Our theme for the month of October is “This Day in History.”

When I was young, I had a set of picture books called Smart About Art. The series had a book about Renoir, Degas, Monet, and Mattisse, which are now some of my favorite artists. Since then, I have always loved impressionist painters. Now I know Mattisse is a part of the post-impressionism era and within the fauvism tradition, but he is in the book set, so I include him in this love. 

My family would travel to Chicago fairly often and we would always visit the Art Institute. For one of my birthdays in high school, I took my friends to the city and we spent roughly five hours in the museum. I don’t know if they all liked it, but it was my birthday. I spent most of that time slowly walking through the impressionist wing with one other friend. We would sit and get lost in the light and color. 

I took my fiancé to the Art Institute of Chicago for my first birthday as a couple. He said that he loved seeing it through my eyes because I lit up with every room, and that I would pose like every statue I came across that piqued my interest. I would ask him to read me the signs. He enjoyed it when he came across a piece of information that I hadn’t heard before. He said I knew a lot, which somewhat surprises me. I know I love art and take pride in my taste, but I never formally studied art history. I suppose I can name a lot of artists. 

Besides the artists from my childhood books, I can distinguish artists seemingly at random like pebbles I’ve picked up along the beach. I roughly remember where some of the stones come from, which era they were situated in, describe their most famous works, and on occasion tell you a detail I’ve picked up about their life. But mostly, I can just point at the rock on my shelf and tell another person who painted it. “That’s Lautrec because he paints a lot of grotesque faces.” “That’s a Lichtenstein because a woman is crying with dots.” “That’s an O’Keefe because it’s in the desert and vaguely looks like a vulva.” “That’s a Hopper because everyone is sad and alone.” “That’s Gaugin because he’s a piece of shit racist for painting those women green.” 

I also have some random un-named pebbles in my collection like the painting with the brilliant orange circle over a tree landscape, or the woman lying in the grass looking at a run down house, or the man staring off the roof of a building. I just point to these and say, “This one. I don’t know anything about it. But I like this one a lot.”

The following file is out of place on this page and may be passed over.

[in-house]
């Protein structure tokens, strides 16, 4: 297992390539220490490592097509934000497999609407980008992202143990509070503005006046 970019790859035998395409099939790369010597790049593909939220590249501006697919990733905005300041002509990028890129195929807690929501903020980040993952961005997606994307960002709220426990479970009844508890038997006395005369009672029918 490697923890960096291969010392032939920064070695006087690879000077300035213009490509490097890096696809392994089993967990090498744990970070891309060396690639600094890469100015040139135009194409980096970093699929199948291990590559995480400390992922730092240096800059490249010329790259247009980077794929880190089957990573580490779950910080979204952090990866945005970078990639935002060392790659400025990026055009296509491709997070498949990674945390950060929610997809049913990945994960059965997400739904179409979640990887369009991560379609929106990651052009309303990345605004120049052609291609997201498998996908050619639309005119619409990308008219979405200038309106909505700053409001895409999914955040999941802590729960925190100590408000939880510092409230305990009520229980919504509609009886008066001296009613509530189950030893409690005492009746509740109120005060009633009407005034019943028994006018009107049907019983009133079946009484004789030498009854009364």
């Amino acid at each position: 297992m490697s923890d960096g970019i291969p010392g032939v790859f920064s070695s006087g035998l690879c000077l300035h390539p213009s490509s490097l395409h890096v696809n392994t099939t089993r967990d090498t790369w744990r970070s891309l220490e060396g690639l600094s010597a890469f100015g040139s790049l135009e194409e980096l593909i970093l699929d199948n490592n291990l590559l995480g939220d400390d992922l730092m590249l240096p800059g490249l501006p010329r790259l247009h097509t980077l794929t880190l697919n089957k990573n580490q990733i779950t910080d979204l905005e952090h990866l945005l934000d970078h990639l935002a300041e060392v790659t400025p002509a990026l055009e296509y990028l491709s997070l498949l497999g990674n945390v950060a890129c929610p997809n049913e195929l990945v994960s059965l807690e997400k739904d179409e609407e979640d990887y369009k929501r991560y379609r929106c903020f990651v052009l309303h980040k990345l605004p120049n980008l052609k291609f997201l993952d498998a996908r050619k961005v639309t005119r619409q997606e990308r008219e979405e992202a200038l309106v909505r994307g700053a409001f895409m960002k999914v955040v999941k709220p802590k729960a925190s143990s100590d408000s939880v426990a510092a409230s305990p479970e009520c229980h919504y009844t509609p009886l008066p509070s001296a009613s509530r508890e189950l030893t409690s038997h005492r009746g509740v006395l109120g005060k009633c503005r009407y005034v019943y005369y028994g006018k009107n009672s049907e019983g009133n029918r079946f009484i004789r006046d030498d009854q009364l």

When tasked to look up what happened on October 22nd, I skipped past the Cuban Missile Crisis and saw that Cezanne died 117 years ago today. I know Cezanne too. To be fair, whenever I see a still life that isn’t quite impressionism but isn’t quite anything else, I always guess Cezanne. I’m right about 70% of the time. 

I was surprised when I started researching for this essay that he was the “artist’s artist” as the Art Institute of Chicago called him in an article announcing an exhibit of his work. By Monet himself he was called “the greatest of us all.” 

I would like to say that I get it, but I don’t. To be called the greatest of all of the titans of the painting world of impressionism and post-impressionism is the highest bar I could possibly think of.

From that same article I learned that Monet, Renoir, and some person that did not make the cut for my childhood books—but then again, neither did the Cuban Missile Crisis—encouraged the art collector to put on a show of a comprehensive look into Cezanne’s work up until then in 1895. The author of the article describes the show as having a profound effect on the painters who attended, calling it “incredibly raw.” It even left the great painter Pissaro (who was also not in my books) to say that those who did not get Cezanne “have shown by their errors that their sensibilities are defective,” and that while these critics “properly point out the faults we all see, which leap to the eye, but the charm—that they do not see.” 

There was also an art show a year after his death to commemorate his work where the next generation of post impressionist painters fell in love with the same charm that the impressionists saw before them. Among the crowd of names I don’t recognize, Matisse was one of the artists at this show who went on to purchase some of Cezanne’s paintings and advocated for the brilliance of his work. 

I now think I will linger longer at his paintings in a museum. This is not just because it would bruise my prize to be an art lover with defective sensibilities, but because I could picture myself at those shows. The next time I look at a work by Cezanne, I will imagine the great artists walking around his exhibit, gasping at the blues and yellows used to create a white tablecloth, the intentionally skewed proportions, the roundness of an apple made not with shadow but with color. I can imagine Monet and Mattise standing beside me, looking at the same painting with tears in their eyes as they contemplate what it would be like to paint like this. And suddenly I am Monet,  and I am Mattise. I wonder what it would be like to be as great as Cezanne, to achieve so much, as I weep at the glory of a painter less known than me.

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